Effects of a 6-Week, individualized, supervised exercise program for people with bleeding disorders and hemophilic arthritis

Ruth Mulvany, Audrey Zucker-Levin, Michael Jeng, Catherine Joyce, Janet Tuller, Jonathan M. Rose, Marion Dugdale

Research output: Contribution to journalArticle

21 Citations (Scopus)

Abstract

Background. People with bleeding disorders may develop severe arthritis due to joint hemorrhages. Exercise is recommended for people with bleeding disorders, but guidelines are vague and few studies document efficacy. In this study, 65% of people with bleeding disorders surveyed reported participating in minimal exercise, and 50% indicated a fear of exercise-induced bleeding, pain, or physical impairment. Objective. The purpose of this study was to examine the feasibility, safety, and efficacy of a professionally designed, individualized, supervised exercise program for people with bleeding disorders. Design. A single-group, pretest-posttest clinical design was used. Methods. Thirty-three patients (3 female, 30 male; 7-57 years of age) with mild to severe bleeding disorders were enrolled in the study. Twelve patients had coexisting illnesses, including HIV/AIDS, hepatitis, diabetes, fibromyalgia, neurofibromatosis, osteopenia, osteogenesis imperfecta, or cancer. Pre- and post-program measures included upper- and lower-extremity strength (force-generating capacity), joint range of motion, joint and extremity circumference, and distance walked in 6 minutes. Each patient was prescribed a 6-week, twice-weekly, individualized, supervised exercise program. Twenty participants (61%) completed the program. Results. Pre- and post-program data were analyzed by paired t tests for all participants who completed the program. No exercise-induced injuries, pain, edema, or bleeding episodes were reported. Significant improvements occurred in joint motion, strength, and distance walked in 6 minutes, with no change in joint circumference. The greatest gains were among the individuals with the most severe joint damage and coexisting illness. Limitations. Limitations included a small sample size with concomitant disease, which is common to the population, and a nonblinded examiner. Conclusions. A professionally designed and supervised, individualized exercise program is feasible, safe, and beneficial for people with bleeding disorders, even in the presence of concomitant disease. A longitudinal study with a larger sample size, a blinded examiner, and a control group is needed to confirm the results.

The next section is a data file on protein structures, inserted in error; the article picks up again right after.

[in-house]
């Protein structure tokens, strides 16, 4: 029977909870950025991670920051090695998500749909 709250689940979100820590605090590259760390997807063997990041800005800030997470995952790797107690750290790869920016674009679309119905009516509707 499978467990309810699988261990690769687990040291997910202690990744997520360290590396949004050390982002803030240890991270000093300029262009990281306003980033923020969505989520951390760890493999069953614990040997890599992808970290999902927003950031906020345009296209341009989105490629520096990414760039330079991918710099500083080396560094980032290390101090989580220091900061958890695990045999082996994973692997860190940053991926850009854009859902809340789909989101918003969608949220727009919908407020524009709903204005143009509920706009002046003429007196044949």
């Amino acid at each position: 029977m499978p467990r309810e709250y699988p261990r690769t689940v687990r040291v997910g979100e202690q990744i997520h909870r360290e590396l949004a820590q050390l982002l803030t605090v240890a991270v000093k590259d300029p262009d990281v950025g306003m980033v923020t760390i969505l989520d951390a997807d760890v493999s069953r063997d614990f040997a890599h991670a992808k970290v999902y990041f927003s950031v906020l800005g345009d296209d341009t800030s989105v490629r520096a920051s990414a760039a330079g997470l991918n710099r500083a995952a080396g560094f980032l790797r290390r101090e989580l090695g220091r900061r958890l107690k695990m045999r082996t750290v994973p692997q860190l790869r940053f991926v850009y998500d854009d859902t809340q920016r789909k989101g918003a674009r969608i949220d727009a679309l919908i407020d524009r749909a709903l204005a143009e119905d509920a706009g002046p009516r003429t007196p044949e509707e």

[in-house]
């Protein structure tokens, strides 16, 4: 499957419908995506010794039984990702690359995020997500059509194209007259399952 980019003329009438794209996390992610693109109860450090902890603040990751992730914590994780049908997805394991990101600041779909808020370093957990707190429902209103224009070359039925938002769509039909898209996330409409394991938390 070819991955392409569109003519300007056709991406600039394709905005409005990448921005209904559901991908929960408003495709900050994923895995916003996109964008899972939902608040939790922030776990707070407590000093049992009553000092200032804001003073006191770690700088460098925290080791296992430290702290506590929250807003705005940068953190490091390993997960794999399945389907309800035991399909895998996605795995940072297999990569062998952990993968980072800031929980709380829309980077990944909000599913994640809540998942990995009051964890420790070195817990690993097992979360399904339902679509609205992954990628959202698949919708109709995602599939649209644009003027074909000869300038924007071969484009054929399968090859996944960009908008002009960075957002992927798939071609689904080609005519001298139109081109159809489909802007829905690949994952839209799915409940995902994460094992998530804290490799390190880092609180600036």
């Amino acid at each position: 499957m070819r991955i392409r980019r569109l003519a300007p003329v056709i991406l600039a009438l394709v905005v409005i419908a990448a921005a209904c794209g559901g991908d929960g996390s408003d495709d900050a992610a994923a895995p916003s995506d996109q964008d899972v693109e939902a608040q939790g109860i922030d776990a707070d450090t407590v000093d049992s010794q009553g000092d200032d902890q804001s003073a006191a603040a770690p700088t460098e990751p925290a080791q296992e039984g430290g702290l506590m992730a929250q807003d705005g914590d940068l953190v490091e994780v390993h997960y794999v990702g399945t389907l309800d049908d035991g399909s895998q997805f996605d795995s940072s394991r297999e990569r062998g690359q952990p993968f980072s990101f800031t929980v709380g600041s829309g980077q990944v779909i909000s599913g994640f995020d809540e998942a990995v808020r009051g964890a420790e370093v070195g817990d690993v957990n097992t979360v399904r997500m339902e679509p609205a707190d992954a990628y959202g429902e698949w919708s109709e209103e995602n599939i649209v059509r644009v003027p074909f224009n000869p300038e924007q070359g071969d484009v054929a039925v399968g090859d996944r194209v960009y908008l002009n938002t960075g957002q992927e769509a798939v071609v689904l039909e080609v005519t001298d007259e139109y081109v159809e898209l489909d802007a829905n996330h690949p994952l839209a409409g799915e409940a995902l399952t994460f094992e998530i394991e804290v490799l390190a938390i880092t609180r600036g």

Original languageEnglish (US)
Pages (from-to)509-526
Number of pages18
JournalPhysical Therapy
Volume90
Issue number4
DOIs
StatePublished - Apr 1 2010

Fingerprint

Arthritis
Exercise
Hemorrhage
Joints
Sample Size
Pain
Osteogenesis Imperfecta
Neurofibromatoses
Fibromyalgia
Metabolic Bone Diseases
Articular Range of Motion
Hepatitis
Fear
Longitudinal Studies
Lower Extremity
Edema
Acquired Immunodeficiency Syndrome
Extremities
HIV
Guidelines

All Science Journal Classification (ASJC) codes